The Case Against 8



The Showroom Cinema is currently running the Eye Opener programme. Carefully handpicked films are shown with the intention of opening eyes to things not often noted. This month eyes were opened to Proposition 8 in the film The Case Against 8. Directed by Ben Cotner and Ryan White, The Case Against 8, Sundance Film Festival winner, shows the fight against Prop 8 and the emotional turmoil for all involved.

There is often the assumption that if you are pro-gay rights you are a leftie and if you are anti-gay right rights you are a conservative. What if a right-wing person not only supported gay rights, but actively helped in the fight against Prop 8?

This is what happened in The Case Against 8. Ted Oslon, a successful conservative lawyer, joined forces with left-winger David Boies and represented California plaintiffs in the fight for their right to marry. Oslon’s coming out as a gay rights supporter outraged many American republicans, so much so that he was at one point deemed a traitor.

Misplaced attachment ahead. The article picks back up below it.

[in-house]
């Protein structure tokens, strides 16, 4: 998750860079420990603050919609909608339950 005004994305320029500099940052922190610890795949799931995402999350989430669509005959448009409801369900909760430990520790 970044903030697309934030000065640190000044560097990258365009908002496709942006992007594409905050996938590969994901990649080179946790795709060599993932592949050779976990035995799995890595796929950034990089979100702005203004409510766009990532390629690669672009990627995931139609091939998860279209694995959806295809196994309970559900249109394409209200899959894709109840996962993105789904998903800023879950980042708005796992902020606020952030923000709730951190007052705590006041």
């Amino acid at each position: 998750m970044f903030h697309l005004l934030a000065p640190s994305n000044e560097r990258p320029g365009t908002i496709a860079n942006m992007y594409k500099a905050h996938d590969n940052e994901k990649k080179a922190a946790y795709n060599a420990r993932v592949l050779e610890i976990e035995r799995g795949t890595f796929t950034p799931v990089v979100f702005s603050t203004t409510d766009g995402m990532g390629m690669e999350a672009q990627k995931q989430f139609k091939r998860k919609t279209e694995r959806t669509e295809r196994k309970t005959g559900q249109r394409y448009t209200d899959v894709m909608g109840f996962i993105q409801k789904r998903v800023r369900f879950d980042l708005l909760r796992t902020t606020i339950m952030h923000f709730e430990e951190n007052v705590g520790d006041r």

The American Foundation for Equal Rights carefully hand-picked two same-sex couples to be the face of the fight.


Kris Perry and Sandy Stier, mums to four sons, married in 2004. When Prop 8 was passed, they received a letter telling them that their marriage was now void. That’s right – it was no longer valid.

Paul Katami and Jeff Zarrillo from Burbank had dreams of getting married and starting a family, but when they discovered that Prop 8 had passed they decided that they wouldn’t even attempt to start a family without knowing that they could get married. They desired deeply to have a stable family.

The simplicity of Kris, Sandy, Paul and Jeff meant that almost anyone could project themselves onto the couples. They are so unidentifiable that you couldn’t make a stereotypical assumption on their sexuality and that is what makes The Case Against 8 such a moving account.

The courtrooms were off-limits to cameras during hearings, so climatic moments were read from the transcript by those involved. Those scenes were moving and exciting, and perhaps even better than if cameras had been allowed in the room.


After a five year battle Prop 8 was destroyed. It was wrong to remove the rights of humans that had already been given to them. Four people fought against a dehumanizing law and won spectacularly. In the process they set of a domino effect in motion in which all same-sex couples across the US could now fight for their rights.

Words: Naomi Stennett


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